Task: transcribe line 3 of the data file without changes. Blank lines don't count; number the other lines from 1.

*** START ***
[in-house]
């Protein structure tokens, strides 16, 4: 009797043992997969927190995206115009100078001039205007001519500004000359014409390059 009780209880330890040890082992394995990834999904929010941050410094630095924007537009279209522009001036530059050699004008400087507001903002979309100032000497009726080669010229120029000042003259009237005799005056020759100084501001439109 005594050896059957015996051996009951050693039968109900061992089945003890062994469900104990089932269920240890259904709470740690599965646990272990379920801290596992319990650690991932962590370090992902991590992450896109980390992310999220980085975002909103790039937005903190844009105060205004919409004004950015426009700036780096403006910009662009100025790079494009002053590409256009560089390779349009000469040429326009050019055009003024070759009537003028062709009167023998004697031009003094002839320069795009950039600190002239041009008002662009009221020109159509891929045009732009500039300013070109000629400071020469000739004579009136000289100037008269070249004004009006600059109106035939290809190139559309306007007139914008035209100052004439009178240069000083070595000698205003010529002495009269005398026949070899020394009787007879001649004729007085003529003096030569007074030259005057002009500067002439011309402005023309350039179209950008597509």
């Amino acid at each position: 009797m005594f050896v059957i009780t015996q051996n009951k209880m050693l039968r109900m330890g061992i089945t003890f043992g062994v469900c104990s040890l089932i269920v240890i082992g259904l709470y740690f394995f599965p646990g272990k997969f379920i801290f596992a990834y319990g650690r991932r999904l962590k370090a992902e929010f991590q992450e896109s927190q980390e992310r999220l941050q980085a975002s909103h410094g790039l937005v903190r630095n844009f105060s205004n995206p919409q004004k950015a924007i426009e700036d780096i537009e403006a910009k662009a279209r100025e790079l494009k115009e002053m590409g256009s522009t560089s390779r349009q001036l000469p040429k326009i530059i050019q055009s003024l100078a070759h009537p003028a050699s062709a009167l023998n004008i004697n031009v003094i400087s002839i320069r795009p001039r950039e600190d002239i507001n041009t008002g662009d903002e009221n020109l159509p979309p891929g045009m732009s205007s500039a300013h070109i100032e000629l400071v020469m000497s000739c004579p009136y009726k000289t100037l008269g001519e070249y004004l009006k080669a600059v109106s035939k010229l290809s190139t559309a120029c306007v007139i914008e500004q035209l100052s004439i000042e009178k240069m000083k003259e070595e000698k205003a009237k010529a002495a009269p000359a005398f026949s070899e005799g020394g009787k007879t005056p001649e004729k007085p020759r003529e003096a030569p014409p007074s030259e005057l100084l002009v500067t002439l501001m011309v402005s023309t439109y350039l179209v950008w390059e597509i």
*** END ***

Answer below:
């Amino acid at each position: 009797m005594f050896v059957i009780t015996q051996n009951k209880m050693l039968r109900m330890g061992i089945t003890f043992g062994v469900c104990s040890l089932i269920v240890i082992g259904l709470y740690f394995f599965p646990g272990k997969f379920i801290f596992a990834y319990g650690r991932r999904l962590k370090a992902e929010f991590q992450e896109s927190q980390e992310r999220l941050q980085a975002s909103h410094g790039l937005v903190r630095n844009f105060s205004n995206p919409q004004k950015a924007i426009e700036d780096i537009e403006a910009k662009a279209r100025e790079l494009k115009e002053m590409g256009s522009t560089s390779r349009q001036l000469p040429k326009i530059i050019q055009s003024l100078a070759h009537p003028a050699s062709a009167l023998n004008i004697n031009v003094i400087s002839i320069r795009p001039r950039e600190d002239i507001n041009t008002g662009d903002e009221n020109l159509p979309p891929g045009m732009s205007s500039a300013h070109i100032e000629l400071v020469m000497s000739c004579p009136y009726k000289t100037l008269g001519e070249y004004l009006k080669a600059v109106s035939k010229l290809s190139t559309a120029c306007v007139i914008e500004q035209l100052s004439i000042e009178k240069m000083k003259e070595e000698k205003a009237k010529a002495a009269p000359a005398f026949s070899e005799g020394g009787k007879t005056p001649e004729k007085p020759r003529e003096a030569p014409p007074s030259e005057l100084l002009v500067t002439l501001m011309v402005s023309t439109y350039l179209v950008w390059e597509i």